Join Kim on the education pathway around blockchain, cryptocurrency and the different kinds of testing applied. Highlighting the lessons learnt of bringing such a product to market and the steep learning curve she had to ascend.


  • Learning new things can be daunting but taking the right approach will make it successful
  • Simple explanation of blockchain terminology and its applications
  • Different kinds of testing from Design to Pre-Production Release phase
  • Examples of UX product blockers that displayed in early testing
  • Demonstration of API testing with explanations of the results
  • Demonstration of using Selenium IDE to automate tests 
Kim has a diverse background professionally and has been working as a test resource within a varied range of development teams in Brisbane, Australia. She is currently working as an agile business analyst, supporting development teams to achieve quality through streamlined processes, and effective cross team communication. Kim’s passion is always with testing, and actively finds ways to support the testing community globally. She is a blog writer on her experiences within testing, co-founder of Lean Unwind meetup in Brisbane, international speaker, ardent support of driving professional development and mother of an awesome daughter plus two fur monsters.

Full stack UI driven tests are routinely criticised and shown to be inefficient, wasteful and brittle. But what are the alternatives? How can we successfully move away from full stack tests and develop valuable automated tests? We can achieve this by using our knowledge of our systems along with task analysis techniques to identify opportunities to move away from fill stack tests and towards smaller, focused, tests that are more maintainable, give better feedback and are fast to run.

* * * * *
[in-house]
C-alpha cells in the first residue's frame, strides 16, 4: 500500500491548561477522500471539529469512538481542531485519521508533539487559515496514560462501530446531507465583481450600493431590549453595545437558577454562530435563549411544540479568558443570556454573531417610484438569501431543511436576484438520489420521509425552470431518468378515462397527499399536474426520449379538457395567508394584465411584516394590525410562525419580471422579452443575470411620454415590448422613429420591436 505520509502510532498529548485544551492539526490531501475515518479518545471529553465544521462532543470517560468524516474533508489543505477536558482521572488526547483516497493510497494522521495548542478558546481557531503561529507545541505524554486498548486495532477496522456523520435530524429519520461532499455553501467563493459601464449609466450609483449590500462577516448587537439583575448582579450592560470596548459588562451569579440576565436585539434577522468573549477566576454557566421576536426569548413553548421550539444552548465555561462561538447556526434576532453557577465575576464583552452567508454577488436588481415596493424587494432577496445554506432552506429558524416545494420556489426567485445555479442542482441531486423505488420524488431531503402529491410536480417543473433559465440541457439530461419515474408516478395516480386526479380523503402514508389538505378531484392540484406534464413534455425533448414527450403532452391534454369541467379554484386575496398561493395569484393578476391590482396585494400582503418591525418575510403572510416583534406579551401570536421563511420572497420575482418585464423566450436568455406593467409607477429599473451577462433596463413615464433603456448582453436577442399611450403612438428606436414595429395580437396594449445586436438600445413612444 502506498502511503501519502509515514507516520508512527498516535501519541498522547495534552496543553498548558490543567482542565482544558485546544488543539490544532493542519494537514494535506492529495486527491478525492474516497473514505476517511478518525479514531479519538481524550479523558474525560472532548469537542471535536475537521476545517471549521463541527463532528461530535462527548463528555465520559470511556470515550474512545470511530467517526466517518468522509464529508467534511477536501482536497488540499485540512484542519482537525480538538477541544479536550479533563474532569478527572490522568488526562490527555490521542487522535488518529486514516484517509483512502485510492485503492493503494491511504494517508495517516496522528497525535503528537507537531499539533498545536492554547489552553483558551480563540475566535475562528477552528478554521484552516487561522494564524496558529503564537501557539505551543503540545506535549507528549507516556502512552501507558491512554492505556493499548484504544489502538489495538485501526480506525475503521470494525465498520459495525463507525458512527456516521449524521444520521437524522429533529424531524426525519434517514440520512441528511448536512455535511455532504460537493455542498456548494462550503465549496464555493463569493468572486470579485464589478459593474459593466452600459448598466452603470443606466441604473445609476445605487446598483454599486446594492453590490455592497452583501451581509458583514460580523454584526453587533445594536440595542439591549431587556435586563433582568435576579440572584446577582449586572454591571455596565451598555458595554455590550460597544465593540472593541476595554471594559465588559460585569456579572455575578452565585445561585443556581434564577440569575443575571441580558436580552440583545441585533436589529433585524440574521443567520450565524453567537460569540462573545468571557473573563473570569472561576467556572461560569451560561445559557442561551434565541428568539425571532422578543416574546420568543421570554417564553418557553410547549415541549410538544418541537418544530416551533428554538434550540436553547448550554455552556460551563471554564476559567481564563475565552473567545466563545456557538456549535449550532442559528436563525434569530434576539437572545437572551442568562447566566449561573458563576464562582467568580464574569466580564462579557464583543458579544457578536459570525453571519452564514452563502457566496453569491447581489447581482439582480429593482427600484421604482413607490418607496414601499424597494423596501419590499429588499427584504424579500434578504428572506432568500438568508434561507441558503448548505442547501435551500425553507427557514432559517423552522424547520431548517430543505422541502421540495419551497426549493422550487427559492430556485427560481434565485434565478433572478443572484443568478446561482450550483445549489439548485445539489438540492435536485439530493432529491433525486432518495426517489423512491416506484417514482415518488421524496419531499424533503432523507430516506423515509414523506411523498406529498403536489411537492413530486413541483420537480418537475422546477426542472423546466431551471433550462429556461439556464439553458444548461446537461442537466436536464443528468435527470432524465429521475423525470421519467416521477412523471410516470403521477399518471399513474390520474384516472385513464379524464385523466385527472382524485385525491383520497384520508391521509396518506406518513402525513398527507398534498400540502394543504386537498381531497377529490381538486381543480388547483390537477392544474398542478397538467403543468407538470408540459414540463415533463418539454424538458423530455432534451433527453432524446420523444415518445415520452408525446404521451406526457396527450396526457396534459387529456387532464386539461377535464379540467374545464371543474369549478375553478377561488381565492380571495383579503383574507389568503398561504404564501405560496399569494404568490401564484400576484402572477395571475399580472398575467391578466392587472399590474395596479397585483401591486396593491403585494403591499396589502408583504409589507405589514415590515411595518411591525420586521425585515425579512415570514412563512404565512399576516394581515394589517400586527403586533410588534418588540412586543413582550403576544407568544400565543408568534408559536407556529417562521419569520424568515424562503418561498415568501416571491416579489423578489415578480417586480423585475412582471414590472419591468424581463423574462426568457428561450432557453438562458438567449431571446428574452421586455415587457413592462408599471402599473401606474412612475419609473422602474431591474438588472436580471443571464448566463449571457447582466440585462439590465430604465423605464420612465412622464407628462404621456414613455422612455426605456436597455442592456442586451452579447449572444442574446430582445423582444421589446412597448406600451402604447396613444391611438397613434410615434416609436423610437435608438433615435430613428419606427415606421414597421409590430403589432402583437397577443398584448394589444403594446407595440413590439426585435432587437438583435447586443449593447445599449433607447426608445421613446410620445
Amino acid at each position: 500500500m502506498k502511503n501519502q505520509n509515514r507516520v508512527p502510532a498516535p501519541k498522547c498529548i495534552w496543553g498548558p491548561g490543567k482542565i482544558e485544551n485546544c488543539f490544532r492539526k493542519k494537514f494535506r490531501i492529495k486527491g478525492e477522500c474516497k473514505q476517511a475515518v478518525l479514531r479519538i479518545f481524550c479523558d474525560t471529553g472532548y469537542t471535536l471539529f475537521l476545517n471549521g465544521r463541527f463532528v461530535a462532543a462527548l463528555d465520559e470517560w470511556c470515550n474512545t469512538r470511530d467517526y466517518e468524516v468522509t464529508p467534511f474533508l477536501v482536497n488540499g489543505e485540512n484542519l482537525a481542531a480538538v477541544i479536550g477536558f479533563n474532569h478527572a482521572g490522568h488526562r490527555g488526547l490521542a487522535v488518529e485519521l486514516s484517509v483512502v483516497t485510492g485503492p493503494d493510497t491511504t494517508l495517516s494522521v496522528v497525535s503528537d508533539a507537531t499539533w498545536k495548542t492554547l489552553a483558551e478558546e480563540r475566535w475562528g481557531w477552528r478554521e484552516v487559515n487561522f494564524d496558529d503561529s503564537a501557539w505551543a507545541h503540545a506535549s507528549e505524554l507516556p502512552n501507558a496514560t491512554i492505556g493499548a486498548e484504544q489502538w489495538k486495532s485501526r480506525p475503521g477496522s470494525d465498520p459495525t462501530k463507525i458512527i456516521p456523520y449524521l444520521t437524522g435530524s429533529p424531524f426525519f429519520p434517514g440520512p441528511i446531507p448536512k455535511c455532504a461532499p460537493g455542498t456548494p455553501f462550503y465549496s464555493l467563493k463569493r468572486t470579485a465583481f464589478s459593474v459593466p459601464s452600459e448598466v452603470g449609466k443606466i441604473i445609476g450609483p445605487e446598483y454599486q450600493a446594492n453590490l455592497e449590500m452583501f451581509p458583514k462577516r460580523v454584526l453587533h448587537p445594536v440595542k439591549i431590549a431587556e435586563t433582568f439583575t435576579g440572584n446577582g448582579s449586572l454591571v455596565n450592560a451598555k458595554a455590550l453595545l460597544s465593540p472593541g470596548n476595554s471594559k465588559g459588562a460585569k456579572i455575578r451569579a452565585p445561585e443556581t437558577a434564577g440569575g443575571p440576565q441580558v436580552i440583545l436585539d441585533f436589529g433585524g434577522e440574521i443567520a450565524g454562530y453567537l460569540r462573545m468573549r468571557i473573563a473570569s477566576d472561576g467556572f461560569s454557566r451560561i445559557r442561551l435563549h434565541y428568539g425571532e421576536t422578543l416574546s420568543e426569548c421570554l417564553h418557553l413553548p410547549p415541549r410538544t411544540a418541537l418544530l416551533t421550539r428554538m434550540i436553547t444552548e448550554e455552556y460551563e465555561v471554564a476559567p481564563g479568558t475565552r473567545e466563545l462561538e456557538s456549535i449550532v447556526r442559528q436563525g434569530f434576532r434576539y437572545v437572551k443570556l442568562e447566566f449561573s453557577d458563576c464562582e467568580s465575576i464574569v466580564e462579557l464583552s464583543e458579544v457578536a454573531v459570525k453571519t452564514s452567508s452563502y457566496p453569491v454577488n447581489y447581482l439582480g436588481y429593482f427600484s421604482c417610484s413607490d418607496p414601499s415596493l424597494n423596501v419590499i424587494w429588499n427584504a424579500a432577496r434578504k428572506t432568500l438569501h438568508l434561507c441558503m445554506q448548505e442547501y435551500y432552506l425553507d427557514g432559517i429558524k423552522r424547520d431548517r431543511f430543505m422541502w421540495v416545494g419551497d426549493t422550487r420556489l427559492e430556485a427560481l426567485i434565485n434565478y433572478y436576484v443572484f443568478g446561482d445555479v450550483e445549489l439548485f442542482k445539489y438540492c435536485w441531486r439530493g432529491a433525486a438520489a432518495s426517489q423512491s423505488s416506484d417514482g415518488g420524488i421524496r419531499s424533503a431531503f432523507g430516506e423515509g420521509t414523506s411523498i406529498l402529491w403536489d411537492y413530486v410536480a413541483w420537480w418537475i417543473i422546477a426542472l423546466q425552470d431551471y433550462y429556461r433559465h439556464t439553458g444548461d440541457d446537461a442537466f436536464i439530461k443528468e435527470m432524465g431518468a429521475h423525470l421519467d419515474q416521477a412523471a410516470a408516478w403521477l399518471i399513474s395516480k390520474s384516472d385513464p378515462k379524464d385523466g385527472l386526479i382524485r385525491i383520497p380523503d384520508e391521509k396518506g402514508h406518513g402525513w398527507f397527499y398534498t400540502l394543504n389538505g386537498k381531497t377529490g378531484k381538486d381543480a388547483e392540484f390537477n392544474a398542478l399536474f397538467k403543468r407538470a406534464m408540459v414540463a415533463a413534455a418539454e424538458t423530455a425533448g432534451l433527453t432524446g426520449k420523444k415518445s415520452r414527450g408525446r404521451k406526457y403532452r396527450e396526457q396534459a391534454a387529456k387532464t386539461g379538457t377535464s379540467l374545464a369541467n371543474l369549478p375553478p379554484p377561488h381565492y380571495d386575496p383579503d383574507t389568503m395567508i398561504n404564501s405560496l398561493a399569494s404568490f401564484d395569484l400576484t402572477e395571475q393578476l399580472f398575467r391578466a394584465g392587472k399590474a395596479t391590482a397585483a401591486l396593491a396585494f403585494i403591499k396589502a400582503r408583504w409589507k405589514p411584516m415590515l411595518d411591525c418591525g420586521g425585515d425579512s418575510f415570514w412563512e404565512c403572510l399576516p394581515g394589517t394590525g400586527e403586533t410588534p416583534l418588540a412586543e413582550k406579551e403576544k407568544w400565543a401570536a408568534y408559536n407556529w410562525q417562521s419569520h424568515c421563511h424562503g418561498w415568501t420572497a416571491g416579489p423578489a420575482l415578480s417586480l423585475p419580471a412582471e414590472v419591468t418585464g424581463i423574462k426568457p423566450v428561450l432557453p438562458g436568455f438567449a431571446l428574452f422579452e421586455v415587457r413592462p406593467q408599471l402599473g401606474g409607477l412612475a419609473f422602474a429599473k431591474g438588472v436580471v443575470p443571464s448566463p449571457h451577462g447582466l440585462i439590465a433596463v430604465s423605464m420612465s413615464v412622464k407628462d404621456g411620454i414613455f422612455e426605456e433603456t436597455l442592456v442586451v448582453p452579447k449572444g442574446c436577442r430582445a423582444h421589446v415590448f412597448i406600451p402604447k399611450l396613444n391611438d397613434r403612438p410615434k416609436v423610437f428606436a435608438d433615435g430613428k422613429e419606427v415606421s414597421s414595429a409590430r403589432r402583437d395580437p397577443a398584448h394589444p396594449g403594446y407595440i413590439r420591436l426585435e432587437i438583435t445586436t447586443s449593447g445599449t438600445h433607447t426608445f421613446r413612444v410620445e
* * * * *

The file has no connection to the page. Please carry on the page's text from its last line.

In this talk, I will introduce and demonstrate task analysis techniques that can help us break down a system. We will identify the different technologies a system is comprised of, the actions each technology carry out and their integration with other parts of the system. From there, we will learn how these actions and integrations can have automated tests run against them using a varied range of automation tools. Examples would include JavaScript unit tests for JS components, Visual comparison tests for rendered HTML and API tests for contract changes between services.

Through the demonstration of task analysis and range of tools, we will learn that by breaking down a complex action, we can identify and create multiple targeted tests that when ran together give us richer feedback and are more maintainable than a full stack test can.


By the end of this session, attendees will be able to:

  • Describe the task analysis process and its value when applied to complex systems
  • Break down a complex system using task analysis to identify specific system actions
  • Review specific system actions to help identify different automated testing activities
  • Produce automated tests that run against specific system actions that when combined give us a wider view of our systems current state
Mark Winteringham